In terms of the debate over the European Parliament’s role in appointing the President of the Commission, one other factor has come to my attention. A group of Europhiles have set up a new website calling for just one President of the EU. They are arguing that under Lisbon it would be both legal and desirable to combine the Council and Commission Presidents into one.

Personally I’m not convinced. The answer to the quoted question posed by Henry Kissinger “Who do I call if I want to call Europe?” is surely Javier Solana. Combining two of the most senior posts in the EU into one without another treaty sounds dodgy as hell (“In general the provisions do not directly restrict the unification of the two posts. Only the new article 245 does not allow the Commission President to engage in any ‘other occupation’. But chairing a meeting of the European Council is not an occupation. We are confident that the legal services of the institutions and member states will be able to interpret this in the way they intend (as they so often do in other matters of political Kompetenzstreit).” – Davey’s description of a “bizarre interpretation” would seem rather more apt here IMHO!). And how would you hold the post to account? Could the office holder be sacked from one post while holding onto the other? What if the Council sacked him/her as their President but Parliament wanted him/her to stay at the Commission? I seem to spend my life calling for separation of powers; why would anyone want combination of powers? (another quote: “in the UK most ministers (=executive) are also members of parliament (=legislative). In Britain judges (=judiciary) can be members of parliament” – yeah and isn’t that a peachy system?)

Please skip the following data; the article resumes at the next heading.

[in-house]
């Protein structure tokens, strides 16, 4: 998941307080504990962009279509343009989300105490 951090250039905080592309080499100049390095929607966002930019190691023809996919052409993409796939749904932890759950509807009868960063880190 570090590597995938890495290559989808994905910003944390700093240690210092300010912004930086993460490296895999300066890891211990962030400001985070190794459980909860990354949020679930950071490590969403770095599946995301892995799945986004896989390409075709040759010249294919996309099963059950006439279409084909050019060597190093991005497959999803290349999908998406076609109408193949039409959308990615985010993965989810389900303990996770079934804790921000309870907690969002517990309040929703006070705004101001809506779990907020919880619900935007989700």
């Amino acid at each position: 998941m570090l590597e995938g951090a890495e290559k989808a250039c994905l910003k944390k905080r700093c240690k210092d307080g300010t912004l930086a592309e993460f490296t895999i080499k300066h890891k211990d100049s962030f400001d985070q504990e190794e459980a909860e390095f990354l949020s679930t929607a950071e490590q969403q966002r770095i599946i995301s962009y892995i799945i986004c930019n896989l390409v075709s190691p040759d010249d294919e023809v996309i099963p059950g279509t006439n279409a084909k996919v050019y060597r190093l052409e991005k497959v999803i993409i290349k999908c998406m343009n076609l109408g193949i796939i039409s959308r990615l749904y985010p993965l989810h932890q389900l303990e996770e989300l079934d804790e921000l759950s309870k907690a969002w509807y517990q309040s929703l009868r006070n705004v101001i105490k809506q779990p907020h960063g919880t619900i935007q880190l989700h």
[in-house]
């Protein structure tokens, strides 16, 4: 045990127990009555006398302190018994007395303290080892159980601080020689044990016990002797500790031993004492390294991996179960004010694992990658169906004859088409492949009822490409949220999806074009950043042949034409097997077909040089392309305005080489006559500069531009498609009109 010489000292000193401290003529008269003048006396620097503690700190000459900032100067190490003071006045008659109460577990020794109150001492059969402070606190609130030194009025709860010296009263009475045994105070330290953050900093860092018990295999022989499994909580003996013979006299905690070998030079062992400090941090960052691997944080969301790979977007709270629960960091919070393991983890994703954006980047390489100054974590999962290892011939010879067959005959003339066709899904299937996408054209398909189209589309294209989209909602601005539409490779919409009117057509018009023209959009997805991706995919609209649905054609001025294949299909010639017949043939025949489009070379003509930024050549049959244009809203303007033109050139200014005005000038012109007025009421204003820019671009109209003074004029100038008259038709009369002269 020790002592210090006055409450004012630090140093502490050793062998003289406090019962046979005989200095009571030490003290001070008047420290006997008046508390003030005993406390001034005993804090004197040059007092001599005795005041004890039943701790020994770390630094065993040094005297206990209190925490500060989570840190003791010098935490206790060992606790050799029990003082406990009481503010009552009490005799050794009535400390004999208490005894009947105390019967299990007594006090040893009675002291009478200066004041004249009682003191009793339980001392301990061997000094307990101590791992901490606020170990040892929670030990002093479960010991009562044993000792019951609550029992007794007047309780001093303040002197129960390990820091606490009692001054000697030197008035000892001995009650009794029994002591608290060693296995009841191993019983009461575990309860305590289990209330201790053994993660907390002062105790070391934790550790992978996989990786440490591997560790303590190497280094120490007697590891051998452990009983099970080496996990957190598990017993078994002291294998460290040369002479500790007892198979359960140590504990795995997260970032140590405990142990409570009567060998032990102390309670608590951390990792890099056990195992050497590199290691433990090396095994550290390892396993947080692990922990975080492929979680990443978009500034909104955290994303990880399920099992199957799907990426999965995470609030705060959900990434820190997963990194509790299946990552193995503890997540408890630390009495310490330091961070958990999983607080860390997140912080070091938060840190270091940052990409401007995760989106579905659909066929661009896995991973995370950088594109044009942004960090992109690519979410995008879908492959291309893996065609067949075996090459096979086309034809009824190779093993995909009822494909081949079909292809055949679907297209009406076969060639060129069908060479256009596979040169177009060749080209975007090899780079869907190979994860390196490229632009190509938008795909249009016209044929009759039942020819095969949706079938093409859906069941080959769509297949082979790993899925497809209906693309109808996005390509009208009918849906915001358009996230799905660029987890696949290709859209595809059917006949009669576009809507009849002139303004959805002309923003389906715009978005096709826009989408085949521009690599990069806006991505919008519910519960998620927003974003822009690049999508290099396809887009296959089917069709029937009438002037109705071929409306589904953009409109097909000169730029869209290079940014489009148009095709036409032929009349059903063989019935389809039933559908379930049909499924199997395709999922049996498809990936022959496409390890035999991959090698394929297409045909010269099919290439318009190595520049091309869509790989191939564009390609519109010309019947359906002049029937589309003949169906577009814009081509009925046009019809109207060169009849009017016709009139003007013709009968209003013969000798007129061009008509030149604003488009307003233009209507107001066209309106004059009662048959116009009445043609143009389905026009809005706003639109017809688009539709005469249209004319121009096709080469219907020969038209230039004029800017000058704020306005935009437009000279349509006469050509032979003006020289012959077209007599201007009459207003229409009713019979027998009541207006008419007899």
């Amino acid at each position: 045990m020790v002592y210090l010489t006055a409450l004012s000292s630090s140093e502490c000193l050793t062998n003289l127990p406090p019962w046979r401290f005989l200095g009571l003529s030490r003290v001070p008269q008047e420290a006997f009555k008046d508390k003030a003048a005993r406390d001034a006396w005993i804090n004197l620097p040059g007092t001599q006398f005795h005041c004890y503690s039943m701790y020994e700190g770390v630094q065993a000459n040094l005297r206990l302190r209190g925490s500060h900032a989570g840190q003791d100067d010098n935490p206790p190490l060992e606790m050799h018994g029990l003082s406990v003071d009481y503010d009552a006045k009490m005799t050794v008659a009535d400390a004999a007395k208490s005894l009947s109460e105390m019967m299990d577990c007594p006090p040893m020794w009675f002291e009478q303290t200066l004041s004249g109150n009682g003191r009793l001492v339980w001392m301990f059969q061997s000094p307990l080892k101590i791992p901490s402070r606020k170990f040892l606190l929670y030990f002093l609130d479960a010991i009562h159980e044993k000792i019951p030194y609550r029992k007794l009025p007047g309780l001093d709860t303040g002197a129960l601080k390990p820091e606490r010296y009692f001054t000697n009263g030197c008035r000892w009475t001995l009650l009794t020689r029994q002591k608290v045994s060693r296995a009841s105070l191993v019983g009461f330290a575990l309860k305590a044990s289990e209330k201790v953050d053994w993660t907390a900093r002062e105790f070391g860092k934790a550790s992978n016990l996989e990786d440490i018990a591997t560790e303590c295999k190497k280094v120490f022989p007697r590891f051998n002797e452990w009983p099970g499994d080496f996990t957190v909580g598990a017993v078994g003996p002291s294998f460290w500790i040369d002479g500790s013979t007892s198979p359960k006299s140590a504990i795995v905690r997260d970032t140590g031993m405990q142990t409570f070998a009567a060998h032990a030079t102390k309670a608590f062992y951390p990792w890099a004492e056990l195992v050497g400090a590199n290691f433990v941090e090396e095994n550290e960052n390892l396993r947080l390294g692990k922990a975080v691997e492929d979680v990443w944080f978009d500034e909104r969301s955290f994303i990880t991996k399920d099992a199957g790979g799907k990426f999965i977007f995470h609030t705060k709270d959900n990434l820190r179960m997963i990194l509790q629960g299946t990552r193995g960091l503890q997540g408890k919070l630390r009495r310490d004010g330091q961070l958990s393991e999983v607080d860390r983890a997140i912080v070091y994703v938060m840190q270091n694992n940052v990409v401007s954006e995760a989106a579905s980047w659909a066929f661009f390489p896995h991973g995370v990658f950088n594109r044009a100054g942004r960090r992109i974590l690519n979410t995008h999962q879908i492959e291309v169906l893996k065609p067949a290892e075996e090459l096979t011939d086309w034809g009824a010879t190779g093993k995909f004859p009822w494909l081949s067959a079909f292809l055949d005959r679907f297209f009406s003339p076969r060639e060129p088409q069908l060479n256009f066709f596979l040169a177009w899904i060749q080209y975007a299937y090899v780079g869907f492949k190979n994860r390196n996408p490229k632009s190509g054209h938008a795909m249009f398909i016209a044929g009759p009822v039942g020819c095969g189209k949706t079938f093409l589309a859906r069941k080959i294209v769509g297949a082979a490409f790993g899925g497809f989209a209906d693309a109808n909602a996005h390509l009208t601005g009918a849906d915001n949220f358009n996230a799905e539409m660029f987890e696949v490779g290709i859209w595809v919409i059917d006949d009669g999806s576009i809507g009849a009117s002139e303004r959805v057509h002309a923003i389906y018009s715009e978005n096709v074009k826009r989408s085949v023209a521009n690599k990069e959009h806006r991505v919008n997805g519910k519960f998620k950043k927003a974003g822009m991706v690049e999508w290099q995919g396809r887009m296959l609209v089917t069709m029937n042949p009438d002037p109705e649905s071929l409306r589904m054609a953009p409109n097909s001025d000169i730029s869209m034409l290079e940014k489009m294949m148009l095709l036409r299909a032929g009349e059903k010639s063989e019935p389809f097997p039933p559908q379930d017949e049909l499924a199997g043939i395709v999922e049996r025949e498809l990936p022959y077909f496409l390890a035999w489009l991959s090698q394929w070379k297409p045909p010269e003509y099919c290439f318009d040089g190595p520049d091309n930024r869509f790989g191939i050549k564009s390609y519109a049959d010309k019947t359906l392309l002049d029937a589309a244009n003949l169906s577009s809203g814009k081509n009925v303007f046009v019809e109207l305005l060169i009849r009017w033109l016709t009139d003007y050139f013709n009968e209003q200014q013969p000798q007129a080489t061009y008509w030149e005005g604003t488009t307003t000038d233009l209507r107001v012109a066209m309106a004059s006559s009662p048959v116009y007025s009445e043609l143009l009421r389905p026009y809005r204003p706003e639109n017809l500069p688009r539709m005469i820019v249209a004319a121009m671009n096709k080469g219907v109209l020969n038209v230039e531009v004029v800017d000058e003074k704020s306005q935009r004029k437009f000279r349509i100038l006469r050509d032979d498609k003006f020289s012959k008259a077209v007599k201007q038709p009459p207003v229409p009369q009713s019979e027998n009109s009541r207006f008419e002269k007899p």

But what this website does show is that far from giving the Parliament a more central role in electing the Commission President being a controversial “interpretation” of the Lisbon Treaty, many pro-Europeans have already moved on and are arguing to go much further. It is pointless to pretend otherwise and to insist that talking about it will only help the eurosceptics’ cause.

According to the website’s facebook group, that includes Jeremy Hargreaves, the Vice Chair of the Lib Dems’ Federal Policy Committee. Zany euro-fanatic though I may be, it is comforting to discover that there are zanier fanatics than me out there holding much more senior positions within the party!